The Electoral College

The Electoral College When the Constitutional Convention gathered in 1784 they had the difficult task of determining how our government should be assembled and what systems we should use to elect them. They quickly decided congress should have the powers to pass laws and the people should elect these people to ensure they are following the will of the people. But who should elect the president? Congress was the initial choice of most of the framers, but then they realized they first dilemma; by having congress elect the president, he would be loyal only to congress and not the people. The second and most logically thought was to have the people elect the president. However, this too was a problem in the eyes of most of the framers.

They felt that people were prone to being rash and emotional and therefore could not be trusted to make a wise decision. So then congress settled on the final choice, which was to be a compromise between the smaller and larger states, which would ensure that the president would be fairly and wisely selected and that smaller states would have the same power as larger states. This system is called the Electoral College. In the Electoral College, each state is granted one vote for every representative and one for every senator, thus ensuring that each state would be equally represented when electing the president. However, the same question arises every four years, are the ideals that were used to create the Electoral College system over 200 years ago still applicable today or have that outlived their intended purposes? In order to answer that we must first explore the purposes for setting up the Electoral College and then determine how relevant it is to today. The first purpose for setting up the Electoral College was to ensure that congress did not have too much power.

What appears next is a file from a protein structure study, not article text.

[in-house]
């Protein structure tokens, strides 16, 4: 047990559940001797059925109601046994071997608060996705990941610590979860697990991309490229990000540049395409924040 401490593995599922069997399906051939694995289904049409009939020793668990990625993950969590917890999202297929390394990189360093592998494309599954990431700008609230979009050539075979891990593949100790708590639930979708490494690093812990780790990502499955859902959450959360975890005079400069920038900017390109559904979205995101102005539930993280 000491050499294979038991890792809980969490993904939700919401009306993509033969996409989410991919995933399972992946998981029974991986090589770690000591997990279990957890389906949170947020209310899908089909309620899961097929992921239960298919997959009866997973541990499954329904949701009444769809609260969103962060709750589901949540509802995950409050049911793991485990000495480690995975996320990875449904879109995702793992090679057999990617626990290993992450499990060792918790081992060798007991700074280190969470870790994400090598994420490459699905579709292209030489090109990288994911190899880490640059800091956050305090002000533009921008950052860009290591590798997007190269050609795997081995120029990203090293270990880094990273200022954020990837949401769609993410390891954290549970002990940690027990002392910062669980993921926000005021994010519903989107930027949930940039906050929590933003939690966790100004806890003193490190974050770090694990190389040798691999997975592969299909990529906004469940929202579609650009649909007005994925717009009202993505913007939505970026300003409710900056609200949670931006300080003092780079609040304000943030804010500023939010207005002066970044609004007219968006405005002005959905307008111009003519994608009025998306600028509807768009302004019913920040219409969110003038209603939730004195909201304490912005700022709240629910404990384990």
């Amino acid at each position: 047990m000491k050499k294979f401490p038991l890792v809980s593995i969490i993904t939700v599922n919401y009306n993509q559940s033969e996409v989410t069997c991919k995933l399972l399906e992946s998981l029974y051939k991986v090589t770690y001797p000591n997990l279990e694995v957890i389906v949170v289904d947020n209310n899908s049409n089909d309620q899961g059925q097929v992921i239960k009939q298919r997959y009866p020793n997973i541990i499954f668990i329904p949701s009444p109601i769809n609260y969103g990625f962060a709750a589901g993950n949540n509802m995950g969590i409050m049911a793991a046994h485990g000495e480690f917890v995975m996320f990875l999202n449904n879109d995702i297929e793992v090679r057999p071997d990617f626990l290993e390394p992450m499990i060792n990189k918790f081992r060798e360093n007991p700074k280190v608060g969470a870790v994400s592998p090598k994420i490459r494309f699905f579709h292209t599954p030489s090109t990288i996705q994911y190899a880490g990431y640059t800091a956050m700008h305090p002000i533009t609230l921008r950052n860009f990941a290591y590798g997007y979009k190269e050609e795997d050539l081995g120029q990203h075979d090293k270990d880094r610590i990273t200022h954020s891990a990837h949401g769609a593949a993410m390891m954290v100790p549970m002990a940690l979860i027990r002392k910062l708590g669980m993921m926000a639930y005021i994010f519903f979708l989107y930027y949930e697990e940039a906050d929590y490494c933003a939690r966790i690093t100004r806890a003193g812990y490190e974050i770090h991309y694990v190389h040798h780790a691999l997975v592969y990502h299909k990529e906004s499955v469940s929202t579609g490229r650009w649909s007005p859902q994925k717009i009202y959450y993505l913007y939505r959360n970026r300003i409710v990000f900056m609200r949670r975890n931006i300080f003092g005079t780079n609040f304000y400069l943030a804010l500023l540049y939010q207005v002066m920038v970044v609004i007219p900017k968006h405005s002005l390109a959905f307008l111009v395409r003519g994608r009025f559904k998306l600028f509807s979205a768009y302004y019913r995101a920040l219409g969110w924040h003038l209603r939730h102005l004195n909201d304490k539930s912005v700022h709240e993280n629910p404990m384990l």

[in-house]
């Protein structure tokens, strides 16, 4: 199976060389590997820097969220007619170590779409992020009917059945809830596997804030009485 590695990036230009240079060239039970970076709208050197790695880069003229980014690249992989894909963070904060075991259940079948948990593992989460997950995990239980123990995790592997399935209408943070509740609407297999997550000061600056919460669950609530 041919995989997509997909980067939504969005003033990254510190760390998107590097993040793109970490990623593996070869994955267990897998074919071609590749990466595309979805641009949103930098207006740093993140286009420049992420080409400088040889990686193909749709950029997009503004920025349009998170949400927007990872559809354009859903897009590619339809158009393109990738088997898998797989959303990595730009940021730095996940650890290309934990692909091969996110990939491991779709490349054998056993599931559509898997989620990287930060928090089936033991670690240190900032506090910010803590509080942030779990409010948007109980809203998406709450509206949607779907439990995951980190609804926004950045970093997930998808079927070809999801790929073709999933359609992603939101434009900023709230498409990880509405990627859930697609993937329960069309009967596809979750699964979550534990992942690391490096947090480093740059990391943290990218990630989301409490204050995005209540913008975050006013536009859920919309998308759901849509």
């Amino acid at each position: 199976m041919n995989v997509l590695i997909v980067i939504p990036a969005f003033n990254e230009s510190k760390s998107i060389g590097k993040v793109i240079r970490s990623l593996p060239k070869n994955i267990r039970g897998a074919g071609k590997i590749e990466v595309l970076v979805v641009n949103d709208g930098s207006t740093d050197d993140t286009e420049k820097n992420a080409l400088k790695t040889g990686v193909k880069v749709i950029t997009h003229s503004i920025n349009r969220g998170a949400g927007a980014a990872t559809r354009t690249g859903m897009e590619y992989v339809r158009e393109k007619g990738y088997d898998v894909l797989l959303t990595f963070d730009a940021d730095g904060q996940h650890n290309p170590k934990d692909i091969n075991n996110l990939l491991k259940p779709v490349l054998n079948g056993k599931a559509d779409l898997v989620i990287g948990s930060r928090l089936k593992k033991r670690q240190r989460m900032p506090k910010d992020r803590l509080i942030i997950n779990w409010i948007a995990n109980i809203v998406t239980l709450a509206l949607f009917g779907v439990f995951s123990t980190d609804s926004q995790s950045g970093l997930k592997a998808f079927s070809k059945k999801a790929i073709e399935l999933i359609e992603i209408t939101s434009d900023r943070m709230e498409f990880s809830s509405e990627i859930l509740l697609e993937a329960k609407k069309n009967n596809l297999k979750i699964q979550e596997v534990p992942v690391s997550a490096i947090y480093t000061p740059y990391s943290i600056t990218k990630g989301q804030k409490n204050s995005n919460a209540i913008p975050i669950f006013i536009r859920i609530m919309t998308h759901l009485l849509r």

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When the system of government was finally decided on, our founding fathers understood the importance of the balance of power within the three branches of the government. They called this system checks and balances. This system was set up to ensure that the government would remain loyal to the people and loyal to their states (Hamilton). In The Federalist Papers, No. 68, Alexander Hamilton discusses the importance of having the president elected by the Electoral College.

He said that in order to ensure that we do not end up with the same problems that America had with the monarch of England, it was important that the balance of power was spread throughout the government and that no one portion have too much power. Another reason Alexander Hamilton gave for not having congress elect the president was that the founders wanted to reassure states that they had not given up all their power to a federal government. In order to ratify the constitution, the framers knew that it would have to be approved in each of the thirteen states. They also knew that these states would be skeptical of a powerful central government that would have the ability to take away all their rights. So, they would have to make sure that each of these states was comfortable with the amount of power given to each branch of the central government.